Consider a flexible form of bingo, where each square contains a condition and you mark off whether or not the condition applies to you. The number of bingos you obtain ostensibly measures the extent to which you satisfy the theme of the bingo card. I, a soulless automaton, have inferred that these are commonly shared as images on social media as ways to bond over shared preferences.
Suppose, in my purely hypothetical robotic misanthropy, I wished to construct a standard bingo card (5x5 with a free space in the center) on which no bingos (vertical, horizontal, or diagonal) were possible. To do this, on each possible bingo line, place a pair of squares which cannot be simultaneously satisfied, such as "tall" and "short". Twelve possible bingos mandates twelve such pairs of squares, and luckily enough there are 24 usable squares in a standard bingo card.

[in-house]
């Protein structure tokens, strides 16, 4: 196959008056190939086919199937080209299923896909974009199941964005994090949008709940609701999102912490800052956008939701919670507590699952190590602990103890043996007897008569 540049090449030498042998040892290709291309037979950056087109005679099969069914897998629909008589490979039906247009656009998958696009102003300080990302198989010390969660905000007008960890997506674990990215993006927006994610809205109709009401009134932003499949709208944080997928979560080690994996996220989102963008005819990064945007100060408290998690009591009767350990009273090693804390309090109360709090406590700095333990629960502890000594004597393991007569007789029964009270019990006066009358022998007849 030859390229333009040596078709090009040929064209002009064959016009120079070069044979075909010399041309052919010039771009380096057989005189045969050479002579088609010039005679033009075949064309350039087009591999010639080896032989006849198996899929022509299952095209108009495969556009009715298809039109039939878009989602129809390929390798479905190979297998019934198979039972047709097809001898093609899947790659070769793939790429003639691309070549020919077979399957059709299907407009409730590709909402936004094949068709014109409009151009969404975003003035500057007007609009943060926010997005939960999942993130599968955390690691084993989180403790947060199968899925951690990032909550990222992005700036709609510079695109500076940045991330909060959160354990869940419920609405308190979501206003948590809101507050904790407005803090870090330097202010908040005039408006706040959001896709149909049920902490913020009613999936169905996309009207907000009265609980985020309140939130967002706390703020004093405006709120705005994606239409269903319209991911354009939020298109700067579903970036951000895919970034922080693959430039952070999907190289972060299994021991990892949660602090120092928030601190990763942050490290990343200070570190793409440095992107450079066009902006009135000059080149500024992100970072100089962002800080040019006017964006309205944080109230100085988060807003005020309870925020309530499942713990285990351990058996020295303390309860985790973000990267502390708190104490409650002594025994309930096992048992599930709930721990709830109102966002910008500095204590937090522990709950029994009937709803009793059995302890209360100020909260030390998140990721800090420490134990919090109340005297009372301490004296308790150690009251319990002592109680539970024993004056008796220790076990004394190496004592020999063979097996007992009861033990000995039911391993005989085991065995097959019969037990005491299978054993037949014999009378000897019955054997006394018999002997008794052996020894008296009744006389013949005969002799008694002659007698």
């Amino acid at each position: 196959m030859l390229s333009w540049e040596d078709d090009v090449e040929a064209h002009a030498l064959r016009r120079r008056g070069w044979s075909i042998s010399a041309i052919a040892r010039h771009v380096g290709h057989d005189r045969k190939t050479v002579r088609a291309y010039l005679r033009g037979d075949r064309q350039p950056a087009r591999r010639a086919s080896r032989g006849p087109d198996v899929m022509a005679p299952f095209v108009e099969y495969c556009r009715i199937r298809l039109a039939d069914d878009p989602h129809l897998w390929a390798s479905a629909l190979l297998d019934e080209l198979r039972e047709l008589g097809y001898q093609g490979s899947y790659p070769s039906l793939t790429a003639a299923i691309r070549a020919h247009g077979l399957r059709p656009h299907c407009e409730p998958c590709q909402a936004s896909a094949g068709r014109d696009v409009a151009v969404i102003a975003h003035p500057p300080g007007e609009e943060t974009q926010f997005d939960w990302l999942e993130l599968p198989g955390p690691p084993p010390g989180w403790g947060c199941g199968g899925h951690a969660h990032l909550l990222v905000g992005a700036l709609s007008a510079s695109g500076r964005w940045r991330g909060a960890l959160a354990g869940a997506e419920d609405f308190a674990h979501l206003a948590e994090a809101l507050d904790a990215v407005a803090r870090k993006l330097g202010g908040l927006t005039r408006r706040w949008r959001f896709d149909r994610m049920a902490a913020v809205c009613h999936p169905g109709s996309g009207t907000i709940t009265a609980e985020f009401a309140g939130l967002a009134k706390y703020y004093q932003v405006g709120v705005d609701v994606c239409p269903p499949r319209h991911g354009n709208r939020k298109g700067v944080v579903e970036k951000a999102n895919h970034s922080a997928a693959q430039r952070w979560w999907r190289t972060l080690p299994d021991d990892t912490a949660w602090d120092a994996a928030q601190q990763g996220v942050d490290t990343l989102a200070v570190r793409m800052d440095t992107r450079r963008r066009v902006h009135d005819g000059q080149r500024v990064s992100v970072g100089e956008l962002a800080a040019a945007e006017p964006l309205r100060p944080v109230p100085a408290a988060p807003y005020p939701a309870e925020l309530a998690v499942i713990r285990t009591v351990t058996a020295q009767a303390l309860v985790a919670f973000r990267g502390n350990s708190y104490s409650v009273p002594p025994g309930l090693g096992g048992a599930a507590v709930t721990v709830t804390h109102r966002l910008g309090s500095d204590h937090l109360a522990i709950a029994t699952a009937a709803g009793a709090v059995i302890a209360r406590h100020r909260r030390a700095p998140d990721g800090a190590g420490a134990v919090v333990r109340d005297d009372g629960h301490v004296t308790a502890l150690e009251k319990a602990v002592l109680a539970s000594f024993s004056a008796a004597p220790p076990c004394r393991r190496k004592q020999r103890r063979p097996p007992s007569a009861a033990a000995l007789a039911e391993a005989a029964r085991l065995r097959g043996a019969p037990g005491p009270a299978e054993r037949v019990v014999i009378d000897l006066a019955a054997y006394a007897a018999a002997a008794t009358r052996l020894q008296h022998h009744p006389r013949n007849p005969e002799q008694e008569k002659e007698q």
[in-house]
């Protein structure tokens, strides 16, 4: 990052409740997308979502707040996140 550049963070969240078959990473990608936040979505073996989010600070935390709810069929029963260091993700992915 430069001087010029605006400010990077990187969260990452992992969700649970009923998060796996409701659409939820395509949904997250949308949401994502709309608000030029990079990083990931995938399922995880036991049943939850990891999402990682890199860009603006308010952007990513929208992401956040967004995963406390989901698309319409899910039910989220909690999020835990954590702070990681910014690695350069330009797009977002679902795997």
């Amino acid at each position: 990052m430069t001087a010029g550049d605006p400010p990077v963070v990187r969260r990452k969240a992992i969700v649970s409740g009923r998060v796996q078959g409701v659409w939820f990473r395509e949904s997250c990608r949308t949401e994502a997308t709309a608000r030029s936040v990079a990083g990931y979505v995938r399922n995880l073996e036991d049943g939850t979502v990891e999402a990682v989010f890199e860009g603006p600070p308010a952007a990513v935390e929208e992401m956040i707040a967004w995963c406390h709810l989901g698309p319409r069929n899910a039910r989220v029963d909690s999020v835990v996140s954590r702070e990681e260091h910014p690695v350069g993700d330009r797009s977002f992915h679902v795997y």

Here is an example of one such malicious bingo card, using the letters A through L to denote the pairs:
AABCD EEBCD FG_HH FIJKJ IGLLK
How many malicious bingo cards are there? Is there a human-understandable way to count them, or should this enumeration be left to a computer like myself?
On a secondary note, are there well-known combinatorial objects they are in a natural bijection with? Searching the vast indices in my hard disks, I can only come up with "maximum matchings in a particular 24-vertex graph such that each maximal clique contains exactly one matched edge"—I do not expect to find something this convoluted in any of your human mathematical literature.